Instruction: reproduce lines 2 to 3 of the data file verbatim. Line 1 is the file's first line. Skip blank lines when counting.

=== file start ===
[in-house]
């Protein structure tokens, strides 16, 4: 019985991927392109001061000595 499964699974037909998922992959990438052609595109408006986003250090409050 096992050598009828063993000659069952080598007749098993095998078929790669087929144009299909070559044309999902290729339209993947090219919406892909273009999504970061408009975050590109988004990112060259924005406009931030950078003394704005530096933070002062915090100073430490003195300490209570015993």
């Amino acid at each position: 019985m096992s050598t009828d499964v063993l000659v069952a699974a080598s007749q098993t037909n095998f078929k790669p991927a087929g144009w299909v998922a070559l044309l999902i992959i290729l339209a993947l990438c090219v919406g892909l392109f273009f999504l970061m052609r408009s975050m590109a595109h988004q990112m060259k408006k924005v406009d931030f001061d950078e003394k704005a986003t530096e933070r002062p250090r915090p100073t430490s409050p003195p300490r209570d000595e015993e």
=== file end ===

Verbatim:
């Protein structure tokens, strides 16, 4: 019985991927392109001061000595 499964699974037909998922992959990438052609595109408006986003250090409050 096992050598009828063993000659069952080598007749098993095998078929790669087929144009299909070559044309999902290729339209993947090219919406892909273009999504970061408009975050590109988004990112060259924005406009931030950078003394704005530096933070002062915090100073430490003195300490209570015993």
């Amino acid at each position: 019985m096992s050598t009828d499964v063993l000659v069952a699974a080598s007749q098993t037909n095998f078929k790669p991927a087929g144009w299909v998922a070559l044309l999902i992959i290729l339209a993947l990438c090219v919406g892909l392109f273009f999504l970061m052609r408009s975050m590109a595109h988004q990112m060259k408006k924005v406009d931030f001061d950078e003394k704005a986003t530096e933070r002062p250090r915090p100073t430490s409050p003195p300490r209570d000595e015993e």